false-struck, but changing my pliant character ever for the morrow I would share the morrow's
happiness my whole life through.
For my mind is no longer untroubled but beyond all expectation are the things I look upon. We
have seen Greece's fairest star, have seen him go forth sped by his father's wrath to another land.
O sands of our city's shore, o mountain thickets where with his swift hounds he slew the wild
beasts in company with holy Dictynna!
No more shall you mount behind a pair of Enetic horses and take the race-course about the Mere
with the feet of your racing steeds. The music that never slept beneath the frame of the lyre-strings
shall cease in your father's house. Bare of garlands will be the resting-places of Leto's daughter in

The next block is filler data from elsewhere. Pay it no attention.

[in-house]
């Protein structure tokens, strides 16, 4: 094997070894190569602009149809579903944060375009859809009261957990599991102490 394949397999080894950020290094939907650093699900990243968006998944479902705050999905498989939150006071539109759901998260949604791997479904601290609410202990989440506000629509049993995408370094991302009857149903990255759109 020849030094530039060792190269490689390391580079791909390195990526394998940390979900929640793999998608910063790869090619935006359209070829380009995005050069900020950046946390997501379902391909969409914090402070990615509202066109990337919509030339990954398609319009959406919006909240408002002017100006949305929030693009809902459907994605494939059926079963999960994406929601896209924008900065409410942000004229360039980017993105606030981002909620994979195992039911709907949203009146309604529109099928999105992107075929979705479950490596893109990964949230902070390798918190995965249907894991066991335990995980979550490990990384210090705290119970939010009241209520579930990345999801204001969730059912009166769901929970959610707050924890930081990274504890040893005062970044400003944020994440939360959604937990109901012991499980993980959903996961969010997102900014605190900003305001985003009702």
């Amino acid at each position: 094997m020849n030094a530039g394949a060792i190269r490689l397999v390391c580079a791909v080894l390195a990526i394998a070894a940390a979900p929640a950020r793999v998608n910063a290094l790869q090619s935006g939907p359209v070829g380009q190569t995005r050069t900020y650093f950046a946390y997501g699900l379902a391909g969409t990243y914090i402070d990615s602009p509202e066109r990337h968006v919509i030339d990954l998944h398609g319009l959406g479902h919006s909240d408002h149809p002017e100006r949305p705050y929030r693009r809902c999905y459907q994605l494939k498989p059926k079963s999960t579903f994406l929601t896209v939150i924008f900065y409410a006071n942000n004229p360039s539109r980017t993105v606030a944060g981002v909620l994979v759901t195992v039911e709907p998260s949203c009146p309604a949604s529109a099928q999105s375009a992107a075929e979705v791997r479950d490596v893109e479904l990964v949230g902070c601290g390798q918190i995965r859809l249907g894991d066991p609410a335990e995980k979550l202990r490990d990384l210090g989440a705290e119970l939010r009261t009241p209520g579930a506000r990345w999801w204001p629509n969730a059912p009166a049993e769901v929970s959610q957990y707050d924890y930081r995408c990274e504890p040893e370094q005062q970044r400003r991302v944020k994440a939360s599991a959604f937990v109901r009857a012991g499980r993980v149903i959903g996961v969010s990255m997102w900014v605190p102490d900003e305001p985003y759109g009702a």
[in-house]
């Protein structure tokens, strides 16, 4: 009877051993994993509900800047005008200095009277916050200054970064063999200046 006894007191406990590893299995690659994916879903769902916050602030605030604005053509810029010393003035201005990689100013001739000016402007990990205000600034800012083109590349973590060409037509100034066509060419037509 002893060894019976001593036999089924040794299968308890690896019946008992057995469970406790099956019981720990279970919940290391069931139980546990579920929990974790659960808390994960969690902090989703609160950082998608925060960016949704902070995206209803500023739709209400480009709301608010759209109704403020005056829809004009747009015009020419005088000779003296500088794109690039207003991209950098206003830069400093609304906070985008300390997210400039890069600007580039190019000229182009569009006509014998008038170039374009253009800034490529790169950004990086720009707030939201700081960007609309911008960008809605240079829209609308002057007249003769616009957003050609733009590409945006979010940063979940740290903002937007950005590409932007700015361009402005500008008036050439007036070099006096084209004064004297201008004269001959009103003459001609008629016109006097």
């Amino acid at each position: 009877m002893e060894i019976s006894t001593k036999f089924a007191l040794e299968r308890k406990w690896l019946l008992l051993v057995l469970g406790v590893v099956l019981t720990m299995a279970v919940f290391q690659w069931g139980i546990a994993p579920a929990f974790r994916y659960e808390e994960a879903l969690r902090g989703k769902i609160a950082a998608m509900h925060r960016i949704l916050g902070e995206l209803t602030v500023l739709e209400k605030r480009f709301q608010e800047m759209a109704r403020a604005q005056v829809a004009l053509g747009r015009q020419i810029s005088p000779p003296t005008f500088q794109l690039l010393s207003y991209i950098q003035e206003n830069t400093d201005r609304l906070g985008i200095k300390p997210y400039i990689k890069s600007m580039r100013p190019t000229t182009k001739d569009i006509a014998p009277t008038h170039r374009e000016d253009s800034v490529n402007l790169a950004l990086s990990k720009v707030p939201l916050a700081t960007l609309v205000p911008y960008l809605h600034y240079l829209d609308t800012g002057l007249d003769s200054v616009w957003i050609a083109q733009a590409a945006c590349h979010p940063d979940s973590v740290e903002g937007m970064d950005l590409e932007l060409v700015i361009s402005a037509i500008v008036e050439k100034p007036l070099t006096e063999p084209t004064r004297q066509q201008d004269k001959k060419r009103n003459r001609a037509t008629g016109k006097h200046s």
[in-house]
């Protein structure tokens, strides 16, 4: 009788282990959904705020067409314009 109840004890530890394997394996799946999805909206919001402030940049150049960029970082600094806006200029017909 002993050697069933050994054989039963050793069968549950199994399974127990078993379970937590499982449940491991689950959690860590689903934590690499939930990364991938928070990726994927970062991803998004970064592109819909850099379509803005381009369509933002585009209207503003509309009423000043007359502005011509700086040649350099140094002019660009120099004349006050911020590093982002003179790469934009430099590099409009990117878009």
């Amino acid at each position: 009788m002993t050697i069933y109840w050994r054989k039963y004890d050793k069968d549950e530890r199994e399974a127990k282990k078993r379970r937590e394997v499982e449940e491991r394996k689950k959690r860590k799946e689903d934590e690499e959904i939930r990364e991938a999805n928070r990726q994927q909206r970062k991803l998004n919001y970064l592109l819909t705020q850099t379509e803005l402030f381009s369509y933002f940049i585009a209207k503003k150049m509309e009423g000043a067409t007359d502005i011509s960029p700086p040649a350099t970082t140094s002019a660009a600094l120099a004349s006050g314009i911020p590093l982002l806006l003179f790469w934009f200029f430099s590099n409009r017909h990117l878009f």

the deep greenwood. The rivalry of maidens to be your bride has been brought to an end by your
But I for my part will spread abroad your unhappy fate with tears at your misfortune. O unhappy
mother, it was to no purpose that you bore him. Oh, I am angry with the gods! Ye Graces that
dance your round, why do you not accompany this man from this house? He has been ruined by
his father's wrath but is guiltless of no mad deed.
Enter by Eisodos A a messenger. Chorus Leader
But look, I see a servant of Hippolytus, with gloomy face, rushing toward the house.
Women, where must I go to find Theseus, this land's king? If you know, tell me. Is he in the
palace?Enter Theseus from the palace.
Here he comes out of the house.
I bring you news that deserves your concern and that of the citizens who dwell in Athens and in the
land of Trozen.